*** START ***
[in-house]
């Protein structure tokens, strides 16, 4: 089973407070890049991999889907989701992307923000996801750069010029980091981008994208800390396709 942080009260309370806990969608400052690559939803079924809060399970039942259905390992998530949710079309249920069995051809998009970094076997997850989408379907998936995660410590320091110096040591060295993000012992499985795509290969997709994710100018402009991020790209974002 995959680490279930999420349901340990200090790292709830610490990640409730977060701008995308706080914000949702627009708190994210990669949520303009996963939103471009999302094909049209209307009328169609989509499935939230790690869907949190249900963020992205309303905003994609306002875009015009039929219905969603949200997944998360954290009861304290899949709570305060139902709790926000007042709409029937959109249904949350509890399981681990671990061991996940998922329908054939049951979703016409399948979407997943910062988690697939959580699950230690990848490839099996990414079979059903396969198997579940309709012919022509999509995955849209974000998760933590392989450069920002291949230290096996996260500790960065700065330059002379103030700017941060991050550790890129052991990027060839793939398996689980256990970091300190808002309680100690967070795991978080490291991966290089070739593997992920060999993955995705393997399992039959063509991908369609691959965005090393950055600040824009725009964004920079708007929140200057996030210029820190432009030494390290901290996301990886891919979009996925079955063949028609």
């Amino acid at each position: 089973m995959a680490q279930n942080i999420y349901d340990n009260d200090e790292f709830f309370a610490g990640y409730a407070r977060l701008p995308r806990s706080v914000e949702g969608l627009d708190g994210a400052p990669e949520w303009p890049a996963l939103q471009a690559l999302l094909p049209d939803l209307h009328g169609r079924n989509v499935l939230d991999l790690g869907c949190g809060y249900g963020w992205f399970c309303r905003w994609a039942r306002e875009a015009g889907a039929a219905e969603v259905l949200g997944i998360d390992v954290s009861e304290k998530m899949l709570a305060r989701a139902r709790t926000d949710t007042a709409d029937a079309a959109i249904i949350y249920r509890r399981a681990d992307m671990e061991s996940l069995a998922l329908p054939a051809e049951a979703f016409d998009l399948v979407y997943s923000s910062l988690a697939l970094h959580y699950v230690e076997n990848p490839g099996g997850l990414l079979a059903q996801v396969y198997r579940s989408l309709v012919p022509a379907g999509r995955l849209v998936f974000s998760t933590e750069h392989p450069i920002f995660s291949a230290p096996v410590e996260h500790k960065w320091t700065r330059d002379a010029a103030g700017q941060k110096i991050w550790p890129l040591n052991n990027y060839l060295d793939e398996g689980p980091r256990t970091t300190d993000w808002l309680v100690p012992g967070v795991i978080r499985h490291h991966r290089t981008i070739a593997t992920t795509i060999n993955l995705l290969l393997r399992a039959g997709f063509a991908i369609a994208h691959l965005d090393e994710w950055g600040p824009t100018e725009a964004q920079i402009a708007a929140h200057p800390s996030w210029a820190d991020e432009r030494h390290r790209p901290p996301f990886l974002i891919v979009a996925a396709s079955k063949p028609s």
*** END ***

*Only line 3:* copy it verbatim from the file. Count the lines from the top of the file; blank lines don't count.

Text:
């Amino acid at each position: 089973m995959a680490q279930n942080i999420y349901d340990n009260d200090e790292f709830f309370a610490g990640y409730a407070r977060l701008p995308r806990s706080v914000e949702g969608l627009d708190g994210a400052p990669e949520w303009p890049a996963l939103q471009a690559l999302l094909p049209d939803l209307h009328g169609r079924n989509v499935l939230d991999l790690g869907c949190g809060y249900g963020w992205f399970c309303r905003w994609a039942r306002e875009a015009g889907a039929a219905e969603v259905l949200g997944i998360d390992v954290s009861e304290k998530m899949l709570a305060r989701a139902r709790t926000d949710t007042a709409d029937a079309a959109i249904i949350y249920r509890r399981a681990d992307m671990e061991s996940l069995a998922l329908p054939a051809e049951a979703f016409d998009l399948v979407y997943s923000s910062l988690a697939l970094h959580y699950v230690e076997n990848p490839g099996g997850l990414l079979a059903q996801v396969y198997r579940s989408l309709v012919p022509a379907g999509r995955l849209v998936f974000s998760t933590e750069h392989p450069i920002f995660s291949a230290p096996v410590e996260h500790k960065w320091t700065r330059d002379a010029a103030g700017q941060k110096i991050w550790p890129l040591n052991n990027y060839l060295d793939e398996g689980p980091r256990t970091t300190d993000w808002l309680v100690p012992g967070v795991i978080r499985h490291h991966r290089t981008i070739a593997t992920t795509i060999n993955l995705l290969l393997r399992a039959g997709f063509a991908i369609a994208h691959l965005d090393e994710w950055g600040p824009t100018e725009a964004q920079i402009a708007a929140h200057p800390s996030w210029a820190d991020e432009r030494h390290r790209p901290p996301f990886l974002i891919v979009a996925a396709s079955k063949p028609s």